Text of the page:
Daniel A. Domenech, executive director of the American Association of School Administrators, said school superintendents were “already prioritizing in-person learning for the youngest learners.”
The new report is not “groundbreaking,” he said, “but it is helpful in affirming the touchy job ahead and the need for additional resources to do right by kids, educators and communities during this school year.”
Some 54 percent of public school districts need to update or replace facilities in their school buildings, and 41 percent should replace heating, ventilation and air-conditioning systems in at least half of their schools, according to an analysis by the Government Accountability Office.
The Coronavirus Outbreak ›
Frequently Asked Questions
Updated July 15, 2020
Is the coronavirus airborne?
- The coronavirus can stay aloft for hours in tiny droplets in stagnant air, infecting people as they inhale, mounting scientific evidence suggests. This risk is highest in crowded indoor spaces with poor ventilation, and may help explain super-spreading events reported in meatpacking plants, churches and restaurants. It’s unclear how often the virus is spread via these tiny droplets, or aerosols, compared with larger droplets that are expelled when a sick person coughs or sneezes, or transmitted through contact with contaminated surfaces, said Linsey Marr, an aerosol expert at Virginia Tech. Aerosols are released even when a person without symptoms exhales, talks or sings, according to Dr. Marr and more than 200 other experts, who have outlined the evidence in an open letter to the World Health Organization.
What are the symptoms of coronavirus?
What’s the best material for a mask?
Is it harder to exercise while wearing a mask?
- A commentary published this month on the website of the British Journal of Sports Medicine points out that covering your face during exercise “comes with issues of potential breathing restriction and discomfort” and requires “balancing benefits versus possible adverse events.” Masks do alter exercise, says Cedric X. Bryant, the president and chief science officer of the American Council on Exercise, a nonprofit organization that funds exercise research and certifies fitness professionals. “In my personal experience,” he says, “heart rates are higher at the same relative intensity when you wear a mask.” Some people also could experience lightheadedness during familiar workouts while masked, says Len Kravitz, a professor of exercise science at the University of New Mexico.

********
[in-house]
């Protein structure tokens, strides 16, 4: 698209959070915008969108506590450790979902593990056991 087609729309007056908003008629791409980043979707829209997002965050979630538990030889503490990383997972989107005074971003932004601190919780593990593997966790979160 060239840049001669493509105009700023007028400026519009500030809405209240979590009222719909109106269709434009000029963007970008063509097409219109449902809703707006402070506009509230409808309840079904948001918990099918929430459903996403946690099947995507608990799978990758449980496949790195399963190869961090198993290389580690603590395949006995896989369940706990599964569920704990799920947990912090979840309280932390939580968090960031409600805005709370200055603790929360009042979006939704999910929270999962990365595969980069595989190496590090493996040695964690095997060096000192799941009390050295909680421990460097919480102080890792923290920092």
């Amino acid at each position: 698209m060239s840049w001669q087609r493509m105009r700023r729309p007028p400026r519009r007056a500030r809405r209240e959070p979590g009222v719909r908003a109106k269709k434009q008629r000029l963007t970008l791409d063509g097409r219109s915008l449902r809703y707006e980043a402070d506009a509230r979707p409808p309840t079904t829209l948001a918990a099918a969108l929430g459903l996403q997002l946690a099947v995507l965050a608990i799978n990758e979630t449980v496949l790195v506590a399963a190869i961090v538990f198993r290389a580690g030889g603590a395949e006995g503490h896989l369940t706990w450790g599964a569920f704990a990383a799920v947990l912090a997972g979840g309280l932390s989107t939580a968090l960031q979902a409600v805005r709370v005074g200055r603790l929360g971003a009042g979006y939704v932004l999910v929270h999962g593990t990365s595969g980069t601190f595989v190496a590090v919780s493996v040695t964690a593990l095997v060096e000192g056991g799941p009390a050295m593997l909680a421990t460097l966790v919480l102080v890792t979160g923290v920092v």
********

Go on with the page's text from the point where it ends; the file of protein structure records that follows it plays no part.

I’ve heard about a treatment called dexamethasone. Does it work?
- The steroid, dexamethasone, is the first treatment shown to reduce mortality in severely ill patients, according to scientists in Britain. The drug appears to reduce inflammation caused by the immune system, protecting the tissues. In the study, dexamethasone reduced deaths of patients on ventilators by one-third, and deaths of patients on oxygen by one-fifth.
What is pandemic paid leave?
- The coronavirus emergency relief package gives many American workers paid leave if they need to take time off because of the virus. It gives qualified workers two weeks of paid sick leave if they are ill, quarantined or seeking diagnosis or preventive care for coronavirus, or if they are caring for sick family members. It gives 12 weeks of paid leave to people caring for children whose schools are closed or whose child care provider is unavailable because of the coronavirus. It is the first time the United States has had widespread federally mandated paid leave, and includes people who don’t typically get such benefits, like part-time and gig economy workers. But the measure excludes at least half of private-sector workers, including those at the country’s largest employers, and gives small employers significant leeway to deny leave.
Does asymptomatic transmission of Covid-19 happen?
- So far, the evidence seems to show it does. A widely cited paper published in April suggests that people are most infectious about two days before the onset of coronavirus symptoms and estimated that 44 percent of new infections were a result of transmission from people who were not yet showing symptoms. Recently, a top expert at the World Health Organization stated that transmission of the coronavirus by people who did not have symptoms was “very rare,” but she later walked back that statement.
What’s the risk of catching coronavirus from a surface?
- Touching contaminated objects and then infecting ourselves with the germs is not typically how the virus spreads. But it can happen. A number of studies of flu, rhinovirus, coronavirus and other microbes have shown that respiratory illnesses, including the new coronavirus, can spread by touching contaminated surfaces, particularly in places like day care centers, offices and hospitals. But a long chain of events has to happen for the disease to spread that way. The best way to protect yourself from coronavirus — whether it’s surface transmission or close human contact — is still social distancing, washing your hands, not touching your face and wearing masks.
How does blood type influence coronavirus?